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Federal court sets deadline in Wal-Mart gender discrimination suit

A judge for the US District Court for the Northern District of California [official website] ordered [text, PDF] Friday that a group of women seeking to recover damages from Wal-Mart must file their lawsuits by October 28. The order was issued on a motion to extend tolling of the statute of limitations by former members of the class action gender discrimination suit against the corporation. In June, the US Supreme Court [official website] ruled [opinion, PDF] in Wal-Mart v. Dukes [Cornell LII backgrounder] that the group who filed the original claim did not meet the requirements for class certification [JURIST report]. The order, issued by US District Court Judge Charles Breyer, applies to those women who have already received the required permission to sue from the Equal Employment Opportunity Commission (EEOC) [official website]. Those who have not already received permission from the EEOC have until next year to do so.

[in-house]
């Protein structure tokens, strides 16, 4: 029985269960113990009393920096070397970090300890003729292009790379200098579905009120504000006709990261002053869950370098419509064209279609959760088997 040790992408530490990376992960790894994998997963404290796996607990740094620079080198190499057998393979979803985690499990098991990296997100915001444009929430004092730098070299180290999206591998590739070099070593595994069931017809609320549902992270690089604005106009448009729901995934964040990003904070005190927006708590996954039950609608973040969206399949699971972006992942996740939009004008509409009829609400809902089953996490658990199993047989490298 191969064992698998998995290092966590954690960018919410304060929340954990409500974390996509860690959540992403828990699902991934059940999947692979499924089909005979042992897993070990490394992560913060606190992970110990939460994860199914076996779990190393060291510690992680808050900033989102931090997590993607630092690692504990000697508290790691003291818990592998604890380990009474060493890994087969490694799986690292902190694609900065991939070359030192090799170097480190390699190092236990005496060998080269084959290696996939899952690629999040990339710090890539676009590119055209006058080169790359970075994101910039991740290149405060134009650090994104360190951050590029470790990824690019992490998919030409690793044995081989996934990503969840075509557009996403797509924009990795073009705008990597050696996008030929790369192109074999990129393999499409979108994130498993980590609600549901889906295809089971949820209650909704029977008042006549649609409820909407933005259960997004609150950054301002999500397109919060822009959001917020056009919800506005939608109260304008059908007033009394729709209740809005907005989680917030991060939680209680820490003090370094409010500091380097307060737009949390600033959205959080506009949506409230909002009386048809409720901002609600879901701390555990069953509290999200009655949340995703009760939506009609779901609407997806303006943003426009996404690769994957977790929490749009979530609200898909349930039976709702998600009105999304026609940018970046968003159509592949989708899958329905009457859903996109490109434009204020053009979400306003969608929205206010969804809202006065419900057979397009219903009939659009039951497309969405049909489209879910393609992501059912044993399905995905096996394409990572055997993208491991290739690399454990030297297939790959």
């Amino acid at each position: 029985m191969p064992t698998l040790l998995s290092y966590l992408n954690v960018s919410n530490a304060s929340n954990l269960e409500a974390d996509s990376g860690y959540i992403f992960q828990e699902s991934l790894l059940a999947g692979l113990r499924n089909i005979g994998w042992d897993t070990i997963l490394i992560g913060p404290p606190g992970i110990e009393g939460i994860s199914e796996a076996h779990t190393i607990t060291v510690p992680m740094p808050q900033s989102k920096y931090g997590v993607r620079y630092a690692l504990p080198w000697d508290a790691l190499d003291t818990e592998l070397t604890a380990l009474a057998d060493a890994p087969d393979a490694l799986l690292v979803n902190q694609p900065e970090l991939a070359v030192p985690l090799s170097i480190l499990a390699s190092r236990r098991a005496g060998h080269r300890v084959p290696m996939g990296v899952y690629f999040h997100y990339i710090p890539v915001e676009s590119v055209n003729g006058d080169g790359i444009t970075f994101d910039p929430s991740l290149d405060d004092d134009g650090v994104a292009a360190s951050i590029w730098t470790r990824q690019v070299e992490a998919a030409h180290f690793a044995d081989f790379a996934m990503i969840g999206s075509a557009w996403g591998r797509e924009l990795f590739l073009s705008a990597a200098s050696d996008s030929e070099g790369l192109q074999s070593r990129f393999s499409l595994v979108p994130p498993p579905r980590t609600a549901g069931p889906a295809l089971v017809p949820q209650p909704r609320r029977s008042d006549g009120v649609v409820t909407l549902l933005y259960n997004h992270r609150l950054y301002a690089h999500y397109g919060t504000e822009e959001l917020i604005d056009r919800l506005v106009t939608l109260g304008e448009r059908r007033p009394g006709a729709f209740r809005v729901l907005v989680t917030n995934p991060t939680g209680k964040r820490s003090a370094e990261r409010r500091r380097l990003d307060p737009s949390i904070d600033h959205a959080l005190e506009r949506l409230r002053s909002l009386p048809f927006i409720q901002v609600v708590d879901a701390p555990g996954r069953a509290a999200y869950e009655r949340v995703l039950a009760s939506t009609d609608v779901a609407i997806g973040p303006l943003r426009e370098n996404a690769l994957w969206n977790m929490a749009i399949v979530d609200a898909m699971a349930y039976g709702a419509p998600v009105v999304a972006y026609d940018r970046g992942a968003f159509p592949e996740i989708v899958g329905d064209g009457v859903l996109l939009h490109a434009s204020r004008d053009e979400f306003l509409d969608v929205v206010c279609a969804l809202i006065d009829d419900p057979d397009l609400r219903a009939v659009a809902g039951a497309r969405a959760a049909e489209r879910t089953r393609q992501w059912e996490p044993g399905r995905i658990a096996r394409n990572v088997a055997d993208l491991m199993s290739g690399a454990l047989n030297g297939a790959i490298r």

The original case was filed in 2001 by female Wal-Mart employees [class website] who contend that Wal-Mart's nationwide policies result in lower pay for women than men in comparable positions and longer waits for management promotions than men. Wal-Mart appealed to the Supreme Court in August 2010 after the US Court of Appeals for the Ninth Circuit upheld class certification [JURIST reports] in April 2010. A three-judge panel of the Ninth Circuit originally ruled against Wal-Mart's appeal of the class certification in February 2007, then issued a new opinion [text, PDF] in conjunction with its decision in December 2007. Wal-Mart appealed [JURIST report] to the Ninth Circuit in 2005, arguing that the six lead plaintiffs were not typical or common of the class. The certified class, which in 2001 was estimated to comprise more than 1.5 million women, includes all women employed by Wal-Mart nationwide at any time after December 26, 1998. It would have been the largest class action lawsuit in US history.

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